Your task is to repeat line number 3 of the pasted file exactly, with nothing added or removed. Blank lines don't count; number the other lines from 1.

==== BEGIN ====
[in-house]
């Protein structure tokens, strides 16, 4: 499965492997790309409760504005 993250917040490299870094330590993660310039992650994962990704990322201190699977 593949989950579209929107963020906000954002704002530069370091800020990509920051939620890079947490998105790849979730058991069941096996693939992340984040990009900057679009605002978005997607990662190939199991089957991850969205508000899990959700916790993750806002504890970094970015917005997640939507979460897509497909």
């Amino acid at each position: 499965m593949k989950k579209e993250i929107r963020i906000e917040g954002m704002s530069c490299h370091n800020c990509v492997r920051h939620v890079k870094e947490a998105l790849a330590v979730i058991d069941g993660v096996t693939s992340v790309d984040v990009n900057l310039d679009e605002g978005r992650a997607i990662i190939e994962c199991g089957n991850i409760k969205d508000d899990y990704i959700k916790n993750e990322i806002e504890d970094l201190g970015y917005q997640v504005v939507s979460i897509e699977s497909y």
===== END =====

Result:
């Amino acid at each position: 499965m593949k989950k579209e993250i929107r963020i906000e917040g954002m704002s530069c490299h370091n800020c990509v492997r920051h939620v890079k870094e947490a998105l790849a330590v979730i058991d069941g993660v096996t693939s992340v790309d984040v990009n900057l310039d679009e605002g978005r992650a997607i990662i190939e994962c199991g089957n991850i409760k969205d508000d899990y990704i959700k916790n993750e990322i806002e504890d970094l201190g970015y917005q997640v504005v939507s979460i897509e699977s497909y």